Mom’s Meatloaf is my favourite home meal so thought I would compare hers to this!
My mom, Helen, is an incredible cook and baker. My regular readers know this. I am consistently working to record her making our family favourites to preserve them and the cultural heritage of our community in the Central Alberta area where we both grew up. Her meatloaf is my very favourite home cooked meal at my mother’s hand. It is a scrumptious family celebration. We all love it. Oddly, I have not yet posted it. That has to change. And, even odder, I decided to serve her famous meatloaf with this Classic on an evening when neither was big enough for the guests I could see would be joining us for our evening meal.
It would have never crossed my mind to compare her meatloaf along side another at a Tasting. For a competition, maybe; but a Tasting, no. I just knew there was none that could even come close to hers. So, why did I make this one?
Two things: curiosity (love experimenting) and really wanted to find a meatloaf that was made with as many lovely local products as I could lay my hands on. The third might be that anything wrapped in bacon would be a showstopper at any Potluck buffet!
Budapest Deli makes the best bacon in the city: double smoked and meaty. I picked up the veal, pork and beef all at The Old Strathcona Farmer’s Market from a couple of my other favourite producers: one pound of each. The eggs are from Sunworks Farm at the same market. Look at that bowl of fresh fragrant goodness!
The flat-leafed parsley was from Morinville Greenhouses (same market) and the onion and garlicÂ from a vendor there, too. The salt, ketchup, mustard and breadcrumbs were not from the market.
Irvings Farm Fresh has the best pork as I love the Berkshire boar, and Four Whistle Farms provided the other meats. I could and should make my own ketchup. I have always wanted to. I used salted soda crackers for the bread crumbs as I have always preferred those to bread in meatloaf or meatballs, but I have to work at what else I could use, too. This is a healthy main. No doubt about it.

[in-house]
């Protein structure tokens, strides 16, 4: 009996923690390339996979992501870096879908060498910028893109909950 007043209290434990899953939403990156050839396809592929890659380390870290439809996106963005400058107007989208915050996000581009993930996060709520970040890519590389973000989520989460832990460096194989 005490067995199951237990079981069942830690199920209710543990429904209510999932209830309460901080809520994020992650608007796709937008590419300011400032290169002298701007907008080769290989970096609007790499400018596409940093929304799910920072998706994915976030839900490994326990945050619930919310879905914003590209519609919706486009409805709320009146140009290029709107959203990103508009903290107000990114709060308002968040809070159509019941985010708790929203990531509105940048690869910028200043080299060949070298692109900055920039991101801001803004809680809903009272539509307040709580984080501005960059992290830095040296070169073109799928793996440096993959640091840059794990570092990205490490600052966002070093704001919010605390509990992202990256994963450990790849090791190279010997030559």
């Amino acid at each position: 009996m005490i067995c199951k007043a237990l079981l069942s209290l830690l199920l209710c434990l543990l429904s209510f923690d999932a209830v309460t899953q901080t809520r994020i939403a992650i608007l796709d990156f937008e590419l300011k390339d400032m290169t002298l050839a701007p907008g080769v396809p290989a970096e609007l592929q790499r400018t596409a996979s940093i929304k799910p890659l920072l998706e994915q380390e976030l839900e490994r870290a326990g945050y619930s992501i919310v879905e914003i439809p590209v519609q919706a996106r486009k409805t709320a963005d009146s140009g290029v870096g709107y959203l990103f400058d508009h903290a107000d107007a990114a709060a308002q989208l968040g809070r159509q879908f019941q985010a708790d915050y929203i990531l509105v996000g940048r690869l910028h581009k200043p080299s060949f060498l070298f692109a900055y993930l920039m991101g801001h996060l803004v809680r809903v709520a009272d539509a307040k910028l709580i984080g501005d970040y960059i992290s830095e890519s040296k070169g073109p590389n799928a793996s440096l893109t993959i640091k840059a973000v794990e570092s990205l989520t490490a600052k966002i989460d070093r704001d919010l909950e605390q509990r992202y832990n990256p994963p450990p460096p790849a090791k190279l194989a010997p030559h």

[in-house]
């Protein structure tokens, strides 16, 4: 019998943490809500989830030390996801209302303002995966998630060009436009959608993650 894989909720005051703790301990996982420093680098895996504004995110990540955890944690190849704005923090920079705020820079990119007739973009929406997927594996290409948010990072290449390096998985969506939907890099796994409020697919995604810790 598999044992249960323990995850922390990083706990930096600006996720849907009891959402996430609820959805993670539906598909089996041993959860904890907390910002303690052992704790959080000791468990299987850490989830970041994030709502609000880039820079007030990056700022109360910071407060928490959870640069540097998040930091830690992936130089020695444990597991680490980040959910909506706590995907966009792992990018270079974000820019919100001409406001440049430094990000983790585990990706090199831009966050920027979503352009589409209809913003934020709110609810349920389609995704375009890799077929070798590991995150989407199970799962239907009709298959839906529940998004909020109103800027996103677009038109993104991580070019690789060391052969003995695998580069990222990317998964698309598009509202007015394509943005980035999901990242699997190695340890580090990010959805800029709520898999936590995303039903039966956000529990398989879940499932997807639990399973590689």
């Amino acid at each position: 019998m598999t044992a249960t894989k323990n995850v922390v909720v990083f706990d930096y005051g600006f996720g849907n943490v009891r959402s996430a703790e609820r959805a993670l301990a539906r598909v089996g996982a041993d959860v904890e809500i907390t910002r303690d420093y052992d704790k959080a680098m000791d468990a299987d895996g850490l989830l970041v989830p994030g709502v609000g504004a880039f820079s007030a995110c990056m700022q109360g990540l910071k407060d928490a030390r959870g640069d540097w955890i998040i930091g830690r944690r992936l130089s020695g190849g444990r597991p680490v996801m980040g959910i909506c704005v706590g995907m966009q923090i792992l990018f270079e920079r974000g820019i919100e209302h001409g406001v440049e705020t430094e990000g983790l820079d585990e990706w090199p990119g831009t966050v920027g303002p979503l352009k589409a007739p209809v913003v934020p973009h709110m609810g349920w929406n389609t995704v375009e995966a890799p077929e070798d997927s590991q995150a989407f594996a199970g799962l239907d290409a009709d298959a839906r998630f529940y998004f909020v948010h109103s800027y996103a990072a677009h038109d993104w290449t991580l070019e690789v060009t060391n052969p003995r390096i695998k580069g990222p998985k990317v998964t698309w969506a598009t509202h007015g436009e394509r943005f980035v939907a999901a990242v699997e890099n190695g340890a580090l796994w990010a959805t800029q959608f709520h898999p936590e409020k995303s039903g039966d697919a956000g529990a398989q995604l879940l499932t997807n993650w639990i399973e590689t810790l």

I free formed it into a loaf on parchment on a cookie sheet then wrapped a pound of bacon slices around it and tucked them under it.
It didn’t look so crispy when it first came out of the oven, so I tucked it under the grill and watched it carefully for about five minutes to get this golden crust.
The result: this meatloaf stood strong beside my mom’s. I should have taken a better photo of hers, but will do that when I write the post about it. We were all so surprised at how lovely the texture and flavour of this meatloaf was. Mom’s was actually a little “watery” in the centre when compared beside it. I was stunned. I do love her “crust”, but I had to admit that double smoked bacon held its own to hers.Â All in all, a very simple, easy homemade meal bursting with flavour and a whole lotta love!
(I know, I know…. where are the vegetables? There were more, and though this salad looks like a subtle bit of crunch, it was a zingy delight. Sometime I will have to do a post on easy supper salads!)
Adapted from Joseph Verde’s recipe
- 1 tbsp. olive oil
- 3/4 cup finely chopped onion (about 1/2large onion)
- 1 tbsp. minced garlic (2-3 cloves)
- 500g or 1 lb. ground beef, 85-percent lean
- 500g or 1 lb. ground veal
- 500g or 1 lb. ground pork
- Â¾ cup ketchup (homemade is best)
- 1 tbsp. Dijon mustard
- 1 tbsp. Worcestershire sauce
- 1cup fresh plain breadcrumbs
- 2 eggs
- 1 1/2tsp. salt
- 1 tsp.. freshly ground black pepper
- 1/4 cup finely chopped fresh flat-leaf parsley
- 1 pound of raw bacon for one loaf, 2 pounds for two loaves
- Heat the oven to 350Â°F
- In a small skillet, heat oil; add onions sautéover medium heat until soft (about 4 min.)
- Add garlic; sautéanother minute to soften; set aside to cool
- In a large mixing bowl, place all the remaining ingredients except the bacon; add the cooled onion-garlic mixture
- Mix with two forks until the ingredients are just combined; don’t overwork the meat
- Line a rimmed baking sheet or jelly roll pan with parchment paper
- Carefully place the meat mixture down the center of the pan; shape into a large loaf (or divide the mixture into two, or four equal portions, about 12 oz. or 6 oz. each, and shape each portion into an individual meatloaf)
- Wrap strips of bacon around the shaped loaf, overlapping slightly, tucking the ends under the loaf (If you are doing 2
- Bake the meatloaf until an instant-read thermometer registers 160Â°F, 50 to 60 minutes for a medium loaf, or 25 to 35 minutes for smaller loaves (I haven’t baked one large loaf)
- Before slicing, let the meatloaf rest for 10 to 15 minutes to allow some carryover cooking and to let the juices redistribute
- To serve, slice and spoon some of the pan juices over the slices
- For a little extra color, sauté1 cup diced red, green, and yellow bell peppers along with the onions and garlic; when cool, fold them into the rest of the mixture
- The simple addition of 1/4cup shredded basil and 1/4cup grated Parmesan cheese will offer another level of flavor, or add a tablespoon of a favorite fresh herb, such as thyme or rosemary
LeQuan happened to drop by with the kiddies just as this was coming out of the oven. I love it when that happens! And, look…. someone else did, too!